Sen. Dick Durbin (D-IL) also noted at today’s confirmation hearings: “According to [the truck driver’s] recollection, it was 14 degrees below. So cold, but not as cold as your dissent, Judge Gorsuch.”

It’s hard to imagine Judge Gorsuch, a Georgetown Prep/Harvard Law School grad, sitting in that freezing, stranded big rig late at night. But  one wonders why he can’t empathize with the poor schmuck who chose to save his life rather than die alone for no good reason just because his employer told him that he couldn’t leave. Gorsuch’s dissent leaves one  wondering if Judge Gorsuch is just another member of the American aristocracy who is ascending to the imperial throne, where he will spend the rest of his life showing a complete lack of empathy and regard for the right of workers to be treated with basic dignity and respect in the workplace.

How Can the U.S. Senate Special Committee on Aging Be So Clueless about Age Discrimination?

Why is it left to the Attorney General of Illinois to address the national problem of blatant and destructive age discrimination in hiring?

Illinois Attorney General Lisa Madigan this week warned six national career and job search companies that some of their search functions could violate state and federal age discrimination laws. The job sites are Chicago-based CareerBuilder, Indeed, Beyond, Ladders, Monster Worldwide and Vault.

Kudos to Ms. Madigan but this issue demands a national response, especially since the U.S. Court of Appeals for the 11th Circuit in Atlanta  ruled that job applicants are not entitled to the protection of the federal Age Discrimination in Employment Act (ADEA).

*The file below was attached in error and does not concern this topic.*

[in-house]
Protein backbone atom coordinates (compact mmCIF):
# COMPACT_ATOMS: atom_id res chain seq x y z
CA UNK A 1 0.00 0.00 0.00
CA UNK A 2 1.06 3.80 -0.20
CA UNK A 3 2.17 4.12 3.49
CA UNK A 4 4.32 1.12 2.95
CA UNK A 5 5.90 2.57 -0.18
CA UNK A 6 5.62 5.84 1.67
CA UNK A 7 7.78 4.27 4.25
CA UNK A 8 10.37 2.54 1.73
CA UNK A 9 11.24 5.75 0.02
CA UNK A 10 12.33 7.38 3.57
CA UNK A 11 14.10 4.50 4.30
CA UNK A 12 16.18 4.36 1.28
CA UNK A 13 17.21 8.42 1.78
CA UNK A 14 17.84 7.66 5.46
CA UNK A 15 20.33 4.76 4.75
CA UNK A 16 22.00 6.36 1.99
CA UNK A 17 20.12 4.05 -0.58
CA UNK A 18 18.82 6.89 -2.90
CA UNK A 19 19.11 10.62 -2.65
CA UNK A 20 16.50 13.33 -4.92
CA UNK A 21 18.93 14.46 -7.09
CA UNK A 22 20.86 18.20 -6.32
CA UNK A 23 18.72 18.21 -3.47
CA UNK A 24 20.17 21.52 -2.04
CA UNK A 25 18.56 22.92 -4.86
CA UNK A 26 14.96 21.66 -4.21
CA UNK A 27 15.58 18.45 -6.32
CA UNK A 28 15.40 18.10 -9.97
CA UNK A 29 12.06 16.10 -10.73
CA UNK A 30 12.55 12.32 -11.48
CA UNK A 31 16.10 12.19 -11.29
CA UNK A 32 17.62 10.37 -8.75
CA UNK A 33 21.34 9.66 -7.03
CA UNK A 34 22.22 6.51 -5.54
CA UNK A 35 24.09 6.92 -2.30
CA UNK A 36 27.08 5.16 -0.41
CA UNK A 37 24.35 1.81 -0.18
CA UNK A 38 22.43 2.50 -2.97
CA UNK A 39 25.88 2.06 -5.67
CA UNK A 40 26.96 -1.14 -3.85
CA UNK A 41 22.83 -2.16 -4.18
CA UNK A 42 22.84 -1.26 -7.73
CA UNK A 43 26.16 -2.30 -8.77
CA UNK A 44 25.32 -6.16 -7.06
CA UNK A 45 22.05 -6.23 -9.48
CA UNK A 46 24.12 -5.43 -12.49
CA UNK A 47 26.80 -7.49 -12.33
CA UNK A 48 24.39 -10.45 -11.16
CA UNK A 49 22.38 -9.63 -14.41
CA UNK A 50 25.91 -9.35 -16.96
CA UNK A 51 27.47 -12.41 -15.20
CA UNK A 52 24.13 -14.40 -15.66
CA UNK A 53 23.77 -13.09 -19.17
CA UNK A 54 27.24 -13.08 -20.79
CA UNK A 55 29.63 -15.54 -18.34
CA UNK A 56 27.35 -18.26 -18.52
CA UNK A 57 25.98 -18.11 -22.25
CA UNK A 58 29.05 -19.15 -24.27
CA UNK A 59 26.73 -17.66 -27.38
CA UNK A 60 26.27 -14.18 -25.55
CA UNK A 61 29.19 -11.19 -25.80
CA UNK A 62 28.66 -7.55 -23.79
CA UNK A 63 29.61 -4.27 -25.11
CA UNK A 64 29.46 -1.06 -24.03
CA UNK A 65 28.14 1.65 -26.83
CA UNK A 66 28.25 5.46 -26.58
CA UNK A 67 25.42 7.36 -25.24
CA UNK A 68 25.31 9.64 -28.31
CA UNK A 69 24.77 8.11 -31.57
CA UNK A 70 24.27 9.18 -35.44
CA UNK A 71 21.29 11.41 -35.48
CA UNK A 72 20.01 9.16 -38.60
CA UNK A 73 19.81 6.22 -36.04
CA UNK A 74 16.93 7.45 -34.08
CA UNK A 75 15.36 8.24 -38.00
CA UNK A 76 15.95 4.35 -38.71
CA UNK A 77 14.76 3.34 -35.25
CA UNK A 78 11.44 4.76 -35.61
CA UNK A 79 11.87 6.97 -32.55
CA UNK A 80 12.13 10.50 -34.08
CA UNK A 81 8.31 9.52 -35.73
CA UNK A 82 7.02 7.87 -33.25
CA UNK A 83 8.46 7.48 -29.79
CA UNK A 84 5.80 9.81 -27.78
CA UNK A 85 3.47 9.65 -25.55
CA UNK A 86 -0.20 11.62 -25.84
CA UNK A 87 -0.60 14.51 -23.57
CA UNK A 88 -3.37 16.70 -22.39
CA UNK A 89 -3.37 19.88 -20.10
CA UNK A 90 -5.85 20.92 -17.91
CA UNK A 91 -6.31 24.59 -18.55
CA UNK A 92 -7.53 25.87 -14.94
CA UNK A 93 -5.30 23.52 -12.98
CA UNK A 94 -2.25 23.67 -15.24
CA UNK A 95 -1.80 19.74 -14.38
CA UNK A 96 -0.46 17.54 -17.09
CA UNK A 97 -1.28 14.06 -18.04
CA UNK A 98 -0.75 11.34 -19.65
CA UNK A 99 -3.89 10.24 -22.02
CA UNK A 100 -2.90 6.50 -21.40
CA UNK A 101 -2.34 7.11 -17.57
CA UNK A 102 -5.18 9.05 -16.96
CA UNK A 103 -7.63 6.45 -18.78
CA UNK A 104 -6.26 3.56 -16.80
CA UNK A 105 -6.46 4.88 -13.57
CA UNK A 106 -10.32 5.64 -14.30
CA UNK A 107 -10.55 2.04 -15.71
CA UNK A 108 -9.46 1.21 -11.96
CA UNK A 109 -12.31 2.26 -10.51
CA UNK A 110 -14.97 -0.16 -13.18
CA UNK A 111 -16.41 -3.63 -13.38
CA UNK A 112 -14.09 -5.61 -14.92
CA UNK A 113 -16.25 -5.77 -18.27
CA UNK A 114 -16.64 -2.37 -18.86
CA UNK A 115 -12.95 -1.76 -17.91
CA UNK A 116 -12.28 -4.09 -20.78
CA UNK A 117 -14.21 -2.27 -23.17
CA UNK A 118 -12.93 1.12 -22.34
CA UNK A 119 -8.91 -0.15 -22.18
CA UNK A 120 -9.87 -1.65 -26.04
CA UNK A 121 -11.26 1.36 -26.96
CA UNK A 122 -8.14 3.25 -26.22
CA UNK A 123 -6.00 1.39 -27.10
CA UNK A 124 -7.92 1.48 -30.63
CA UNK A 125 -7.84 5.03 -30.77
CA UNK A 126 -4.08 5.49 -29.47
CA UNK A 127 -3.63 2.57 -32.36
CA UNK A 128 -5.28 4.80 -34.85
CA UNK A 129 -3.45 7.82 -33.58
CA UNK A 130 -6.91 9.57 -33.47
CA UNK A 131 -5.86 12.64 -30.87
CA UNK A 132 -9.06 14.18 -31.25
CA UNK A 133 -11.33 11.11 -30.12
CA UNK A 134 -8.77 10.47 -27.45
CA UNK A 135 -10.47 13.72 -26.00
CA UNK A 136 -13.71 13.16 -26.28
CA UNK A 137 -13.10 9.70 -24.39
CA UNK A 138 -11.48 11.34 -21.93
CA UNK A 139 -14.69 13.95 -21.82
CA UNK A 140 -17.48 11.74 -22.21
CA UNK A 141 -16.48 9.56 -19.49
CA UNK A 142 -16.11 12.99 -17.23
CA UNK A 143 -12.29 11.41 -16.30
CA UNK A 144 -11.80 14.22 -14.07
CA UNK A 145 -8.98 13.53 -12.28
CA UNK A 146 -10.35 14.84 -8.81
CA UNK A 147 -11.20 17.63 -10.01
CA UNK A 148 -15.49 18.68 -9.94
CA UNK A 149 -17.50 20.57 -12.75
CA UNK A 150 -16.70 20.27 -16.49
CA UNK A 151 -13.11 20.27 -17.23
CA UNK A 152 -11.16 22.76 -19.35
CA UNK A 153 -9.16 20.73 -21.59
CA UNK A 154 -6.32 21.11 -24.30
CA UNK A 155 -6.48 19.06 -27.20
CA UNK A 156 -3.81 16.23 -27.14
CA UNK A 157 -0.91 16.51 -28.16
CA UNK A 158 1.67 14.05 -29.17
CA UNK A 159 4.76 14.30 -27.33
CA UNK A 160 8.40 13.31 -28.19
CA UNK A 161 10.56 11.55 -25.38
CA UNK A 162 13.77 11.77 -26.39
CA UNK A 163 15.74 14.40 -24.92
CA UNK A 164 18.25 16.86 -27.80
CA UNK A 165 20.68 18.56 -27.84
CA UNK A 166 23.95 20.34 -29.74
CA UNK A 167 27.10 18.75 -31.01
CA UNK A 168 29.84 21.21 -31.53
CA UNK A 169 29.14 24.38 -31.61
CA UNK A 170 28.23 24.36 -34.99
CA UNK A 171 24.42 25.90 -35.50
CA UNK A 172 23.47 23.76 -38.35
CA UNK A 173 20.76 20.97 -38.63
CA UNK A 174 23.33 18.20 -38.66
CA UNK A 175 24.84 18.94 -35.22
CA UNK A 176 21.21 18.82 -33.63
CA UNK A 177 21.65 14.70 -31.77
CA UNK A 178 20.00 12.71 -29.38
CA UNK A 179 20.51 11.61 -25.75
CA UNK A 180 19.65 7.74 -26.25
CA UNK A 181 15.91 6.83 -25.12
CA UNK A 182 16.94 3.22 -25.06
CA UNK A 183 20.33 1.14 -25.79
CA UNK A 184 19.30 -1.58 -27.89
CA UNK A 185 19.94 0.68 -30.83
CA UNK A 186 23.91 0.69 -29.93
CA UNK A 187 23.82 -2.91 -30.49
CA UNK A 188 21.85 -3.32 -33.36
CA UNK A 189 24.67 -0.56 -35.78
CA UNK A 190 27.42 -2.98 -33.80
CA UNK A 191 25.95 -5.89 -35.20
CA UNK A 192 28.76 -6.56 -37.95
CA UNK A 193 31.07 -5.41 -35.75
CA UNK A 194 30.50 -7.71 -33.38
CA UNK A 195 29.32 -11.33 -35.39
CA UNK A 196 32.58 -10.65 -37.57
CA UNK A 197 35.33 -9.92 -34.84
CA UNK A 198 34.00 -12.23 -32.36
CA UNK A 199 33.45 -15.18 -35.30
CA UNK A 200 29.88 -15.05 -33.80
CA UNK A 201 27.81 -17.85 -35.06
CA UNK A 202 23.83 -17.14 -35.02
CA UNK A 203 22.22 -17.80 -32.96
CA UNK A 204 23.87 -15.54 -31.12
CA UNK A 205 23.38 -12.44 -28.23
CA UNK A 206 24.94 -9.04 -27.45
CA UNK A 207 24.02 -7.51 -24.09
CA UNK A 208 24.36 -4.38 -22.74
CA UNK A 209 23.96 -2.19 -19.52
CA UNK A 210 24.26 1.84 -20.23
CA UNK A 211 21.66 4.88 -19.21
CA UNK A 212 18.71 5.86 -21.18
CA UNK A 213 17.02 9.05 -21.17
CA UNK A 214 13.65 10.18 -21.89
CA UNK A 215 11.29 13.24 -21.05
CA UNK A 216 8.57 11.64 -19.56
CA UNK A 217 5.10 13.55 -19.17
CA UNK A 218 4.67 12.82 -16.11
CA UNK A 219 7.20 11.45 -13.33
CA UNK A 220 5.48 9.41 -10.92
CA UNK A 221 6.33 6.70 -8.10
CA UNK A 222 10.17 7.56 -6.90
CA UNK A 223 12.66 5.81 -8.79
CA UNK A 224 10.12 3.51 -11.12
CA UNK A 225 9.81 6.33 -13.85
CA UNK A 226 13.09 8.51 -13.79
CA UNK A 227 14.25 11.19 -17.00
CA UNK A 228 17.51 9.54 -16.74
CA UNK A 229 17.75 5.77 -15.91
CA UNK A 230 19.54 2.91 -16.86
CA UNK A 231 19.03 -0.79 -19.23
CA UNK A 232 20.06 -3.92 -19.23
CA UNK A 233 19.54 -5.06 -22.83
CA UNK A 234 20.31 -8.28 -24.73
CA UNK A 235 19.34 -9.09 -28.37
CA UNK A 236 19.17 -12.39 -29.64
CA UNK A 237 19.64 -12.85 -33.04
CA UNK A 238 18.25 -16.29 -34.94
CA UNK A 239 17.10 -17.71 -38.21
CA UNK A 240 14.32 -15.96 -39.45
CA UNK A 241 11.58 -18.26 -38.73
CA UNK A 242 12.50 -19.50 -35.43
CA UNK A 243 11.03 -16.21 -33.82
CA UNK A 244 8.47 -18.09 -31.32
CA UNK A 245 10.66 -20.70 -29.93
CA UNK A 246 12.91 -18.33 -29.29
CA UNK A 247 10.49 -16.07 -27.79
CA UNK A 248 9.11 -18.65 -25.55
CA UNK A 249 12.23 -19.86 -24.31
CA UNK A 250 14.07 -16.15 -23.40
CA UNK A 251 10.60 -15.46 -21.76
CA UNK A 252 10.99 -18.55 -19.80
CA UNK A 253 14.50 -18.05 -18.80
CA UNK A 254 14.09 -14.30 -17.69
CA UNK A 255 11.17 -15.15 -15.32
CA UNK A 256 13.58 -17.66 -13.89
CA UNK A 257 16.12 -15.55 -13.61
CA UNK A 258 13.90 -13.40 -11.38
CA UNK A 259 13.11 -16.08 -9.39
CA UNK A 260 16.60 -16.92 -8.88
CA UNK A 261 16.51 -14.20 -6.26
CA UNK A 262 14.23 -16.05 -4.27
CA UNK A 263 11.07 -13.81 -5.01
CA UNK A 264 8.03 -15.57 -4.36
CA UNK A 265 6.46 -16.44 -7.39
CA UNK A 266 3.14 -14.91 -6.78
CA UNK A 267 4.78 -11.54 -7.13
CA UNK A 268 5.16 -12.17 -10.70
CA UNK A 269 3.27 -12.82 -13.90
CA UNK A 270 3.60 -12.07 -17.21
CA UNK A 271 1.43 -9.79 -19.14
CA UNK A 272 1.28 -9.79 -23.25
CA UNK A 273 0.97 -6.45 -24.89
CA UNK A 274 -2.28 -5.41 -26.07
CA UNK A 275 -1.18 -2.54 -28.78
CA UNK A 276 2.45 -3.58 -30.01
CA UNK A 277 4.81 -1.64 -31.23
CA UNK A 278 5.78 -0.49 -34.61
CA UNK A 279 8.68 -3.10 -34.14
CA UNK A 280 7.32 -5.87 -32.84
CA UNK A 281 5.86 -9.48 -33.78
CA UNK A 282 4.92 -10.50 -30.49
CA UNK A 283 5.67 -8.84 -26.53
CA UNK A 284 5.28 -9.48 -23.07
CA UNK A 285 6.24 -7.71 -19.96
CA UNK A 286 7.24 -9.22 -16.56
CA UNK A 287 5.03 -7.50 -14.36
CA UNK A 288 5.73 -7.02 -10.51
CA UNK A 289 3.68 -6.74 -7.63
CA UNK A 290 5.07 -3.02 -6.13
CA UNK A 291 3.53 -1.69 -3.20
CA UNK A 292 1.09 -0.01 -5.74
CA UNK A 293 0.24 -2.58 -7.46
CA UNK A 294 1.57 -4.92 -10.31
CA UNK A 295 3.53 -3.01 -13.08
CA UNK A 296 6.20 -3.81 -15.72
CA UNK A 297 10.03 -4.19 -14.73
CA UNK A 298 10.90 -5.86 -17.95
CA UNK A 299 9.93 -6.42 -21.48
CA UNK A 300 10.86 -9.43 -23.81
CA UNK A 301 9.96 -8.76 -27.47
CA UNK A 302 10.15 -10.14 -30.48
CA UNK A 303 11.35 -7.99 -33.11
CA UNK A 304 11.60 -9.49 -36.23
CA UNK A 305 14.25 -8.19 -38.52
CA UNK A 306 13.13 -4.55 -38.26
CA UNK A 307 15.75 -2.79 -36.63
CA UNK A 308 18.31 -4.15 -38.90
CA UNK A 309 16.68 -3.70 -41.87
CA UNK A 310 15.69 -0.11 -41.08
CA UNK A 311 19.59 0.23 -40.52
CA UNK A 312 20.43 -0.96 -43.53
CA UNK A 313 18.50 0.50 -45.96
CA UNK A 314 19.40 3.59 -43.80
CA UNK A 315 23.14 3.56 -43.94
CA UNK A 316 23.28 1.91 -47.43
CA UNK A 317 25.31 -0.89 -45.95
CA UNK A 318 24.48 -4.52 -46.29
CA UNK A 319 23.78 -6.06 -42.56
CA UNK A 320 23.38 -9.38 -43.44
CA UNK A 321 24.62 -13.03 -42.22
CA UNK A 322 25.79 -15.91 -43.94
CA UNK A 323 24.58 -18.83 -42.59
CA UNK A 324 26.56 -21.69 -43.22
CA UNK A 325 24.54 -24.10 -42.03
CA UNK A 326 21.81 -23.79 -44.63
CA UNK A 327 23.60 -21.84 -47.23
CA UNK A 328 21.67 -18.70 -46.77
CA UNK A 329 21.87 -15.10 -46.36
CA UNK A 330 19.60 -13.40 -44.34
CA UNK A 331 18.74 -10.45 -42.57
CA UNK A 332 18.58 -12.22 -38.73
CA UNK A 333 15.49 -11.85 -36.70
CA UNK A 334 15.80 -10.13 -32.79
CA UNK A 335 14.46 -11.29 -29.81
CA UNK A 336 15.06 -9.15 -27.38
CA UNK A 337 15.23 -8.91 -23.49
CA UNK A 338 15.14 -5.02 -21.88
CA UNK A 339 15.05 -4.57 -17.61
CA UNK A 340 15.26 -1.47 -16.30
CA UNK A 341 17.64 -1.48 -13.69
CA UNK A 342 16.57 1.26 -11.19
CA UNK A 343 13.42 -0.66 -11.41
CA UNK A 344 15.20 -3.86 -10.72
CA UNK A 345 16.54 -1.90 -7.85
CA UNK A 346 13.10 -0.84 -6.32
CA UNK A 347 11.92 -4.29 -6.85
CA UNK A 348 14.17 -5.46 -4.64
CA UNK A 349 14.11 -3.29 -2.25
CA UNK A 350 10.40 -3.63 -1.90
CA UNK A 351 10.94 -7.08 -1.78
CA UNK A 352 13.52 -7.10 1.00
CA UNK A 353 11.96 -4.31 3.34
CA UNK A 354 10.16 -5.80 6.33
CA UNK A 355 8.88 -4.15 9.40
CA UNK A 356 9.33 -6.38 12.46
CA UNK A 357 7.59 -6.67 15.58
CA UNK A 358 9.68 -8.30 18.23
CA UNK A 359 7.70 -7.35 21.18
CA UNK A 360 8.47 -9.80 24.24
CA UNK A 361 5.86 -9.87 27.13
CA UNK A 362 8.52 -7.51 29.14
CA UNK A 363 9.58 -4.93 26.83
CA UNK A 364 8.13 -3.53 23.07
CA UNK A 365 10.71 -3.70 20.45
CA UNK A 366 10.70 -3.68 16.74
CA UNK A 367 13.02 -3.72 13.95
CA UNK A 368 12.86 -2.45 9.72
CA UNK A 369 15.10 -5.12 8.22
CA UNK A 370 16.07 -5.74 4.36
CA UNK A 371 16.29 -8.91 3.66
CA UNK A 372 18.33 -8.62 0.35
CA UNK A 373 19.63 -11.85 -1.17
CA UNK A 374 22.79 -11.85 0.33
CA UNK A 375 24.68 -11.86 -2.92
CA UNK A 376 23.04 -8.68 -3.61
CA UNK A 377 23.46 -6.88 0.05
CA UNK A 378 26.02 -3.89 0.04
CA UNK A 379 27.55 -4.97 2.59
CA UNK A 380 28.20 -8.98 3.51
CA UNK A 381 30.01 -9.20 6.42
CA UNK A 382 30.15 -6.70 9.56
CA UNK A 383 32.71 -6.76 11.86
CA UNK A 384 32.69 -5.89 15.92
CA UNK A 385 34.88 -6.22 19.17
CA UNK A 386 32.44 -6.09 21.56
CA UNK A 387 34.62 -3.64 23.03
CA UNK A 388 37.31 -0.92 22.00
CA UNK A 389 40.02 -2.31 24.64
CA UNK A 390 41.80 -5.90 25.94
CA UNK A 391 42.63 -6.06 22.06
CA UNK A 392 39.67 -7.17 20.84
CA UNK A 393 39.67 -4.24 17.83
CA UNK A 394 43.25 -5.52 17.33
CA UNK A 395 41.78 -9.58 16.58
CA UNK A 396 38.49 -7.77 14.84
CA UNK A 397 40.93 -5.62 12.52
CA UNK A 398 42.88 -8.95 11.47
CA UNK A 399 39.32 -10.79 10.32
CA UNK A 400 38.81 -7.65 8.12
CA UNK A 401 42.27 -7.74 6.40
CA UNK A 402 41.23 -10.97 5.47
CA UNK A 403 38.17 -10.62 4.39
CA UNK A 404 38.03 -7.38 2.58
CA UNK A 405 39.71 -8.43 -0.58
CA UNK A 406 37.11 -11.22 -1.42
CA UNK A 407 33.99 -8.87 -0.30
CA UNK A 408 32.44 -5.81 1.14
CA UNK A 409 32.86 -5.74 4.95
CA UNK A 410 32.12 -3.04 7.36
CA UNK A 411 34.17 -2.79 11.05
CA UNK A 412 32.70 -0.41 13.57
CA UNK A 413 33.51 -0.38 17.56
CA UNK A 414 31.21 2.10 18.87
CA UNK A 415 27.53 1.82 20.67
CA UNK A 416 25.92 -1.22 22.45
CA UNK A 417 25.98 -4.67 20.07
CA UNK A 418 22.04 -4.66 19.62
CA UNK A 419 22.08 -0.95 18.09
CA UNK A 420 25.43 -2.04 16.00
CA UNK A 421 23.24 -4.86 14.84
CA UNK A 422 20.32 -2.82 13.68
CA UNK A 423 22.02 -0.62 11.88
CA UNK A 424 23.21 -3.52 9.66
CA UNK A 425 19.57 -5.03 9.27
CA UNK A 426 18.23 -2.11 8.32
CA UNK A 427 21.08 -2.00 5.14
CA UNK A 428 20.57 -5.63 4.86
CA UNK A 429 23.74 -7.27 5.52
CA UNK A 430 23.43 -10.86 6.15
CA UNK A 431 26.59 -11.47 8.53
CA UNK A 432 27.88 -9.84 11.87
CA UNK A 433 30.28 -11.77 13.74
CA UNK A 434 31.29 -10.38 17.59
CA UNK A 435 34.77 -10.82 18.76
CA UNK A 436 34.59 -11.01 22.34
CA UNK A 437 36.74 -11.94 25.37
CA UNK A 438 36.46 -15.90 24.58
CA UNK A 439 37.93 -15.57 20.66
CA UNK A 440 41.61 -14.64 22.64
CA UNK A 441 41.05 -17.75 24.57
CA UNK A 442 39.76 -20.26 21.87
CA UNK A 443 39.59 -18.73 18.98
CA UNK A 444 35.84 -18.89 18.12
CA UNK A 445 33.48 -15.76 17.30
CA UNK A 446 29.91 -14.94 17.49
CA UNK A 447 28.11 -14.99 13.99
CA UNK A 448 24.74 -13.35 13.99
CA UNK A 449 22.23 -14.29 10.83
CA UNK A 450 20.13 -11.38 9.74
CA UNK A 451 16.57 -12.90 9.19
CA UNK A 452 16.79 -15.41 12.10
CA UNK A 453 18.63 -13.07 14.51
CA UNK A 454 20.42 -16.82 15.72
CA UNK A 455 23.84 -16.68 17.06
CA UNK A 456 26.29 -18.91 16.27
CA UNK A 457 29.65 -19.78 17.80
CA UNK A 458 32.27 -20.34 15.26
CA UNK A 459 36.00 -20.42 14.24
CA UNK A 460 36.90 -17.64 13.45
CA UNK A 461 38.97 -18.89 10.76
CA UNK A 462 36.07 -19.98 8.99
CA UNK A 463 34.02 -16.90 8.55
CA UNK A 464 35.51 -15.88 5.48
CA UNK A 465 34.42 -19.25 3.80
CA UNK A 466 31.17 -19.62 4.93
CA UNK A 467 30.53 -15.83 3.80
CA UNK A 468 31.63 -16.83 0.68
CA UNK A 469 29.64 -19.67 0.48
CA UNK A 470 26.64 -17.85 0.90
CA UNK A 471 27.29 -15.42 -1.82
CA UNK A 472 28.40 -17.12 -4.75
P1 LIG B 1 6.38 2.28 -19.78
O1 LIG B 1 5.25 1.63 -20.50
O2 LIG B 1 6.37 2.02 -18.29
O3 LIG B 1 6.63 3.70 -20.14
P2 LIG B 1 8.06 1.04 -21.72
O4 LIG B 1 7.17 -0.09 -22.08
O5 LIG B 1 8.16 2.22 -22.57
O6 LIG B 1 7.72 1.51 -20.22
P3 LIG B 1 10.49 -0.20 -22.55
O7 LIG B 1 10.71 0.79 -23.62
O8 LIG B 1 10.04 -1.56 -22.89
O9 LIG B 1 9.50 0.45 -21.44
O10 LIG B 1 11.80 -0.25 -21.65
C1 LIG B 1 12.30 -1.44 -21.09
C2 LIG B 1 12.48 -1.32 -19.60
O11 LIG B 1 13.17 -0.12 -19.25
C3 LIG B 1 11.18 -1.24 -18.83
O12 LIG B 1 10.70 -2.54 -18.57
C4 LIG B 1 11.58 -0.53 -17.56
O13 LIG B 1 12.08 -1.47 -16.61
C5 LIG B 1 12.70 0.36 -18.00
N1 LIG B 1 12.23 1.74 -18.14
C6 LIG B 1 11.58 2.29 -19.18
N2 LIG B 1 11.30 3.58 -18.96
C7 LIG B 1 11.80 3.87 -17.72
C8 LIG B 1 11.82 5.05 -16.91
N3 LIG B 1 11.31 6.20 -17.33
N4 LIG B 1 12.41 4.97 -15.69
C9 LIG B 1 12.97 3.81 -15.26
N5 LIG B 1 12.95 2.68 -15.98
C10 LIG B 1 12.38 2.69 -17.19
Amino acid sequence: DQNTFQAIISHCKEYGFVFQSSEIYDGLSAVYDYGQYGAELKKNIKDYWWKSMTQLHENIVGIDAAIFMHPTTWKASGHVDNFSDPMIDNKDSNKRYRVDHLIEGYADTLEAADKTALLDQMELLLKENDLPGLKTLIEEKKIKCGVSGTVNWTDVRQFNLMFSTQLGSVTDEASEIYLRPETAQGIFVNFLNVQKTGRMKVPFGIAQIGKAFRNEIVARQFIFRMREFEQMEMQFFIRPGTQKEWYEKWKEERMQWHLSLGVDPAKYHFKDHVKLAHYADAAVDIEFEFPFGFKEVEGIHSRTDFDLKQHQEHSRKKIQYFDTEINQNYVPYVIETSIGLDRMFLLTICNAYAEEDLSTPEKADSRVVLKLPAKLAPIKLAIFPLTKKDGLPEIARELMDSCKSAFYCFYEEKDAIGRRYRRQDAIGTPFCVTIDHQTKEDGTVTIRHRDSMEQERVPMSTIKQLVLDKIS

Yet, for years, the EEOC and members of the U.S. Senate Special Committee on Aging have sat on their hands while older workers have been mired in chronic unemployment due to  blatant age discrimination in hiring.  Why? The picture became clearer recently when Sen. Robert P. Casey, Jr. of Pennsylvania , a ranking member of the Special Committee on Aging, issued a press release on the committee’s web site that was stunningly uninformed about the ADEA.

Casey announced that he and several other committee members recently “introduced” the Protecting Older Workers against Discrimination Act (POWADA), which would remove  the higher burden workers alleging age discrimination currently face in the court system relative to workers alleging discrimination based on race, sex, national origin, or religion. In actuality, the POWADA  is a proposed law that literally has been languishing in various Congressional committees since  2009, which was  the year that the U.S. Supreme Court issued a ruling establishing the higher burden for age discrimination plaintiffs.

Worse, Sen. Casey says the POWADA would “level the playing field” for older workers. This statement is so profoundly wrong that one must wonder whether the special committee employs any professional staff who know anything at all about the federal law governing age discrimination.

Contrary to what Sen. Casey states, the POWADA would not “level the playing field for older workers.” Not by a long shot.

The POWADA would merely restore the status quo that existed before the 2009 Supreme Court ruling, which raised the burden of proof in age discrimination cases far above that of Title VII of the Civil Rights Act, which prohibits discrimination on the basis of race, sex, religion, gender, color and national origin. But even with that long overdue fix, older workers will remain second class citizens under federal law.

For example, the ADEA – unlike Title VII – does not permit victims of age discrimination to collect compensatory or punitive damages.  The damages portion of the ADEA is patterned after the federal Fair Labor Standards Act, which governs minimum wages and overtime. Age discrimination  literally is treated like a violation of federal overtime or minimum wage rules. Victims of age discrimination are entitled only to recover monetary damages (perhaps doubled if they can show willful discrimination). They (and their attorneys) get nothing at all if there are no monetary damages.